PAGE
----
The Japanese government’s solution to this problem was to scrape off the contaminated topsoil and place it in bags, which are then stockpiled. Unfortunately, almost eight years after the disaster, this temporary solution is still in place. That’s because no one has yet come up with a viable long-term solution for what to do with those stockpiles.

Another serious problem for the farmers who live in this area is the impact that the loss of their topsoil has had on the fertility of their farms. The topsoil is where most of the soil’s organic matter is. That organic matter has huge impacts on the soil’s ability to supply water and nutrients to plants.

Light tan, unfertile soil on left, dark brown, fertile soil on right.
A farm field in Iitate Village (left) and a farm field in the neighboring farming community of Soma (right). The difference in color illustrates the loss of fertile topsoil in Iitate Village due to the nuclear disaster in 2011. Courtesy Dan Ferreira.

When the government removed the topsoil, they replaced it with fresh fill created by digging up rocks and grinding them into smaller particles. This is basically like replacing the topsoil with beach sand. It is very difficult now for farm fields to grow crops as effectively as they used to and farmers are still struggling with how to farm in this region where the soil fertility has deteriorated so much.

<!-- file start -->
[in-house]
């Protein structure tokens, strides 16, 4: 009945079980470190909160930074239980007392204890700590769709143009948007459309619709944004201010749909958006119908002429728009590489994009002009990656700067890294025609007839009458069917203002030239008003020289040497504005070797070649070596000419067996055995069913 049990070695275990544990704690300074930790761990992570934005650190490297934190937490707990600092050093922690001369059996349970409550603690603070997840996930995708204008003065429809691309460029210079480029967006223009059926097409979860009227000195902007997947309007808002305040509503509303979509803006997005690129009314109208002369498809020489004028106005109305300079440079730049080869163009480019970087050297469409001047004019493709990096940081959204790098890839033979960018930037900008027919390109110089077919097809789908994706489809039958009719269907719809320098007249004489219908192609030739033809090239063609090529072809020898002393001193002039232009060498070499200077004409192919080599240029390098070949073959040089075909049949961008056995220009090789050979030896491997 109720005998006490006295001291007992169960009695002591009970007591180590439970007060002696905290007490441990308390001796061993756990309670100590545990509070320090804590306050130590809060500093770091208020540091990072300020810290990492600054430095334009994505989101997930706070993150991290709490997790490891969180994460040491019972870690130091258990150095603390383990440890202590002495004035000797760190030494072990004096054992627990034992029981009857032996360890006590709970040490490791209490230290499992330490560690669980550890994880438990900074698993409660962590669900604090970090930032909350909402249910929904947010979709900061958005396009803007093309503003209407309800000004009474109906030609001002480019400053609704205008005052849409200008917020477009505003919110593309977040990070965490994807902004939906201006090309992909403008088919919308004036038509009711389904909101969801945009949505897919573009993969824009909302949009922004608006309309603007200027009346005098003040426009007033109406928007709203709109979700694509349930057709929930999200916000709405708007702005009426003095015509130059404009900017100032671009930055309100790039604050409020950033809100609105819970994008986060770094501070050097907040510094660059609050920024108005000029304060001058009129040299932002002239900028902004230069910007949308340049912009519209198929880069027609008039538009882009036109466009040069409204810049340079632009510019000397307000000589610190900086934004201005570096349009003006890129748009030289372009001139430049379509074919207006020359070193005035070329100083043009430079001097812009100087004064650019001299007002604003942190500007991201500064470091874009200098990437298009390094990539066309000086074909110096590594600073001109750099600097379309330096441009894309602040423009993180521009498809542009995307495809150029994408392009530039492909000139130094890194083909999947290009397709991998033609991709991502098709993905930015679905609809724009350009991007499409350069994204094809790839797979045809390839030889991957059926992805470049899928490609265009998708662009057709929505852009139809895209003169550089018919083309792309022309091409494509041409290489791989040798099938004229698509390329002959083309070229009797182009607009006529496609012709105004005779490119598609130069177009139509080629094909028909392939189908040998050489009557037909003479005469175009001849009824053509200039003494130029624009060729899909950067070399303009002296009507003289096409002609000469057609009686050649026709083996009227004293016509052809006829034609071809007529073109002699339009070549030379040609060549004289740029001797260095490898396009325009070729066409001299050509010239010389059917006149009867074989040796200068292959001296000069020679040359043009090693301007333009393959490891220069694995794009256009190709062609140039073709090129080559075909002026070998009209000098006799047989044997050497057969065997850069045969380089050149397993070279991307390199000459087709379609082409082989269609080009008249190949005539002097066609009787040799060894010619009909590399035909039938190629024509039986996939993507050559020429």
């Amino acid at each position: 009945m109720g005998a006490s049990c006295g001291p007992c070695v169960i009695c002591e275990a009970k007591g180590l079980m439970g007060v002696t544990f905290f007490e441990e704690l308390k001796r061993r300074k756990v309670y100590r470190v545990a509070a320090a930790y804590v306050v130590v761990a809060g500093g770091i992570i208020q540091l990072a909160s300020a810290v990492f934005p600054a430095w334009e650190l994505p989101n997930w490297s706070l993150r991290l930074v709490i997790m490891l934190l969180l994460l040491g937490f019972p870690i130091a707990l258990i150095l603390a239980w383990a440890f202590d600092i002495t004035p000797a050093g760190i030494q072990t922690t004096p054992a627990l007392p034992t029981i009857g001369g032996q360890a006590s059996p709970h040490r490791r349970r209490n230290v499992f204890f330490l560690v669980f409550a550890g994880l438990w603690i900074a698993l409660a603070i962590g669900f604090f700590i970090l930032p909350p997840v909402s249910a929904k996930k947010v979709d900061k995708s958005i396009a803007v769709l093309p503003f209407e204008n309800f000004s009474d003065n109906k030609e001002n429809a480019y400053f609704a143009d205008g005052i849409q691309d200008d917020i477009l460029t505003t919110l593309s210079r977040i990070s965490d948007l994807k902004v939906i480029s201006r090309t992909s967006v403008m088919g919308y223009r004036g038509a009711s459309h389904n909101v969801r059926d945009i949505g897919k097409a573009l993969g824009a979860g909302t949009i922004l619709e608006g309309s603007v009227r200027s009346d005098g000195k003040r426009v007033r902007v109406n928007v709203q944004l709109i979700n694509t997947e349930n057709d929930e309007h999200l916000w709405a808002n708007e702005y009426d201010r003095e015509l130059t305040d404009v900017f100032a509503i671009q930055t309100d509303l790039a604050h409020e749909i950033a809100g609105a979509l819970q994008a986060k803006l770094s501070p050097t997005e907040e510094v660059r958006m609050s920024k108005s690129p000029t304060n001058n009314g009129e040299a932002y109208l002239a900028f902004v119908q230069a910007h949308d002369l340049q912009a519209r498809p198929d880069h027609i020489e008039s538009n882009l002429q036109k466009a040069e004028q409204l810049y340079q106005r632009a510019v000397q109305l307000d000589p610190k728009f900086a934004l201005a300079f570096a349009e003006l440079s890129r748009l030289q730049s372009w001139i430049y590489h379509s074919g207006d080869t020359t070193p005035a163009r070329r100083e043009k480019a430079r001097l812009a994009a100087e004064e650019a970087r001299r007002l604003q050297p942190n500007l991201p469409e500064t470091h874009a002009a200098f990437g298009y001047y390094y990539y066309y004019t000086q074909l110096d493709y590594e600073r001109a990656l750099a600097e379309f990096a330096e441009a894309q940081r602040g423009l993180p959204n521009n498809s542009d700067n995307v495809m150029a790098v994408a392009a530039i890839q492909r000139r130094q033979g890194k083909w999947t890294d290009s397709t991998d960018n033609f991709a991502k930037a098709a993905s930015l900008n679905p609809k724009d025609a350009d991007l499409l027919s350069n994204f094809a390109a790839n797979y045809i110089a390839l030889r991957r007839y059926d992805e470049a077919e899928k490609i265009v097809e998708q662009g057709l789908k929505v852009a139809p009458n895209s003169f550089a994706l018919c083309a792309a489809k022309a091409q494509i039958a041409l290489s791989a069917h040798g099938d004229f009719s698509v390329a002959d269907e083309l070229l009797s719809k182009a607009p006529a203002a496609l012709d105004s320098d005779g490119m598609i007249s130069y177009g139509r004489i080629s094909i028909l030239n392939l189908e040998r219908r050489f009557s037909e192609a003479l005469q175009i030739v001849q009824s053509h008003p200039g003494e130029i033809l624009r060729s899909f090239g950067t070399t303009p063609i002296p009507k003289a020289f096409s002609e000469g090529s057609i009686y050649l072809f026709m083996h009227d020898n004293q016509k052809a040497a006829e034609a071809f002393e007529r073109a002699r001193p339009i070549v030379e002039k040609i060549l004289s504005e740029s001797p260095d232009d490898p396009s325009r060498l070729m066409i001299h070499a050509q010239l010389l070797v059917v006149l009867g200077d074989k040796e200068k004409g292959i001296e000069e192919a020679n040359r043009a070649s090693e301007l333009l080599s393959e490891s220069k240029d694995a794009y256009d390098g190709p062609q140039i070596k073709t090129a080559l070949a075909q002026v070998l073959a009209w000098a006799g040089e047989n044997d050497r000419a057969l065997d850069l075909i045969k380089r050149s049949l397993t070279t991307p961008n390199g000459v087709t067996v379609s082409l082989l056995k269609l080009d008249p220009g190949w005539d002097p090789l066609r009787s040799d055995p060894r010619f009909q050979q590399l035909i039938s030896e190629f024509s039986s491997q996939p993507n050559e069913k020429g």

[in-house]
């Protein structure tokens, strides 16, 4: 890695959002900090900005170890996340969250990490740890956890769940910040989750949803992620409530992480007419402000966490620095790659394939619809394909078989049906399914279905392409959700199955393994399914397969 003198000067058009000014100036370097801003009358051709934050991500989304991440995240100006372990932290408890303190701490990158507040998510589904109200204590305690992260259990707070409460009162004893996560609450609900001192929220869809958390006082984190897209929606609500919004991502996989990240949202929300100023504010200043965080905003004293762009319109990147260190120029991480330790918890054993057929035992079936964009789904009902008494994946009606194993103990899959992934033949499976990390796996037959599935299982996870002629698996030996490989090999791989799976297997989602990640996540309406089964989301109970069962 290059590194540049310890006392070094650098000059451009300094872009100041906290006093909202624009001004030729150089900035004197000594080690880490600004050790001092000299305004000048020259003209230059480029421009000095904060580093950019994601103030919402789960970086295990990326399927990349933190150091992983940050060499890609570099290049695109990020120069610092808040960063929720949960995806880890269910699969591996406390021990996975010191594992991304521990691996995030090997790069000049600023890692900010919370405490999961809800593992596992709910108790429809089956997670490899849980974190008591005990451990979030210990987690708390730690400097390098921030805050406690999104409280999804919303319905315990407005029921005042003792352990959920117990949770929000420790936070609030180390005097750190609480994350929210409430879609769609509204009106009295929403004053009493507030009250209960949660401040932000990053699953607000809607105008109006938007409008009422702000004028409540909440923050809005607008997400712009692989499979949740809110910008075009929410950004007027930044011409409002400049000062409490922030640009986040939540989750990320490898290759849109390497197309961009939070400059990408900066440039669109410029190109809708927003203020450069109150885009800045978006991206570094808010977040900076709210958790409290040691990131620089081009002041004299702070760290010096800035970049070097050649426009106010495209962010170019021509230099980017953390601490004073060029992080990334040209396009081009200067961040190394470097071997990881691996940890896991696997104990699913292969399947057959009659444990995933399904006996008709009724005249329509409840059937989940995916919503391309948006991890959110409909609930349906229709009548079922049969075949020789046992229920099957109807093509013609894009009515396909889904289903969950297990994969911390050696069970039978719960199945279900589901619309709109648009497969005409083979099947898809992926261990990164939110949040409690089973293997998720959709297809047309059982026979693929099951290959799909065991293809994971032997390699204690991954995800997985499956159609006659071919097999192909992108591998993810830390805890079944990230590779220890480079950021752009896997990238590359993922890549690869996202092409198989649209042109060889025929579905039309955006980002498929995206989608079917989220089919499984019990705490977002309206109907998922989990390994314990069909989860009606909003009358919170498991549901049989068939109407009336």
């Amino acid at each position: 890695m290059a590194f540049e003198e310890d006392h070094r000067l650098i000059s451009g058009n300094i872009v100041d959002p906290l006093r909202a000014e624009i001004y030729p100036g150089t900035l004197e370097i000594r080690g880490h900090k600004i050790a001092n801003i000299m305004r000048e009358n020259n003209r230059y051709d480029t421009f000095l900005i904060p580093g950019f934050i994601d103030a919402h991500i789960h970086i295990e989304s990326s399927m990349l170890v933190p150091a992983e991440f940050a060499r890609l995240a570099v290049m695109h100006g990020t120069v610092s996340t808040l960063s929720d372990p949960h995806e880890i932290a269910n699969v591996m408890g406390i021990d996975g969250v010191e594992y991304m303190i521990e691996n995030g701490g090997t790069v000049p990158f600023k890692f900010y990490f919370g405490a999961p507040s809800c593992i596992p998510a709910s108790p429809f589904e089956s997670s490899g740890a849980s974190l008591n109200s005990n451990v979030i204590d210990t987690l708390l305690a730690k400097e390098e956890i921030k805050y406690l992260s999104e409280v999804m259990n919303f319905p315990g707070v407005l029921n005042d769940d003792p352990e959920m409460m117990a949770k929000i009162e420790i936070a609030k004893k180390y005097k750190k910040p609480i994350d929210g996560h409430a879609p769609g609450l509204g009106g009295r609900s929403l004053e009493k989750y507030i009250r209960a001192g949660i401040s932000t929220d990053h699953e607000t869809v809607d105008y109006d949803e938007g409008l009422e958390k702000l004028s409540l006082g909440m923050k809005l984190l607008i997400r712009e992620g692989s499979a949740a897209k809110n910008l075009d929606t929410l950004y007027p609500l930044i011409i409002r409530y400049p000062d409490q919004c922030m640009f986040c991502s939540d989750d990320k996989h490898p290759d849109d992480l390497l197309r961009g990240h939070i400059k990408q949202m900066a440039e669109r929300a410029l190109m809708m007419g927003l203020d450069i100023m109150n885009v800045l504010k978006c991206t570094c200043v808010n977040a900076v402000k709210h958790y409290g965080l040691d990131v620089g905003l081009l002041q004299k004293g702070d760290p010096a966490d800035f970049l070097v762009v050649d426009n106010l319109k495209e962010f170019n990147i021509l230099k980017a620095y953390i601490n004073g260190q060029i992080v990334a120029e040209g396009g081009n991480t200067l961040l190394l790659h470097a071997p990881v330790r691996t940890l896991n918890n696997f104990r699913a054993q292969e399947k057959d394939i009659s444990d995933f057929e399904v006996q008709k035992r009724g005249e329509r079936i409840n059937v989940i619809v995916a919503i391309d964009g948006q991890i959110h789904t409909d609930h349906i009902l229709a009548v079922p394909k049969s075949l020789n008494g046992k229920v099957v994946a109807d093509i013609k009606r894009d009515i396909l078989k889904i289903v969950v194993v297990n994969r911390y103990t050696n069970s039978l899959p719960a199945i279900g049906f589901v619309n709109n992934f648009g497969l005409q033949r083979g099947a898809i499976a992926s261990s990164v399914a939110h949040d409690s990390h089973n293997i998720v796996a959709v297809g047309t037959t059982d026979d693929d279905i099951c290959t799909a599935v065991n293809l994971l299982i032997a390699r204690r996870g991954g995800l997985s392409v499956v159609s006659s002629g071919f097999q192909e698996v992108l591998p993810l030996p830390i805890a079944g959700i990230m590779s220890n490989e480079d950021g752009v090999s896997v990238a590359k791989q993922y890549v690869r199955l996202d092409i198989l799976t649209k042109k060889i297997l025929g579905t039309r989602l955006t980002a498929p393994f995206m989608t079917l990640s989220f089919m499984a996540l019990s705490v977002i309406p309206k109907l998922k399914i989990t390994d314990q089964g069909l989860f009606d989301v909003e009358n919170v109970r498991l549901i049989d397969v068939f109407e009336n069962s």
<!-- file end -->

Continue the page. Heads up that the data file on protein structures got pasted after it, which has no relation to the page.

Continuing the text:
The farmers in Iitate Village are impacted by the deposition of radiocesium in their region after the meltdown of the Fukushima Daiichi Nuclear Power Plant in many ways. They have to deal with the health hazards created by the presence of this dangerous radioactive pollutant in their soil. They had to comply with a 5-year mandatory evacuation that ensued. When they returned, it was to farm fields which have had their nutrient rich topsoil removed and replaced with a barren and sterile mineral rich fill material. Clearly this seriously hampers their ability to farm the land.

Farmers who have somehow managed to make their soil productive again are faced with resistance from customers. People are scared to buy food grown in Iitate Village, despite the fact that all food is rigorously tested and proven to be safe. Many farmers have now taken to growing non-food products such as tobacco or flowers which are easier to sell. They do not, however, bring as high a price as the rice or vegetables that are typically produced in this region.

It may be natural to wonder why the residents of Iitate Village don’t just move to some other region that was not contaminated. One has to keep in mind, however, that Japan is an ancient culture and that many of the families living in this region have been farming this land for as long as 300 years. For these farmers, the deep connection between their families and the land is not so easily abandoned. They will continue to work the soil that their family has farmed for generations and hope that scientists will be able to help them solve the problems that the Tohoku earthquake and the Fukushima Daiichi Nuclear Power Plant meltdown have created in their small corner of Japan.

By Dan Ferreira, Kennesaw State University

Click here to read part 2 of this blog.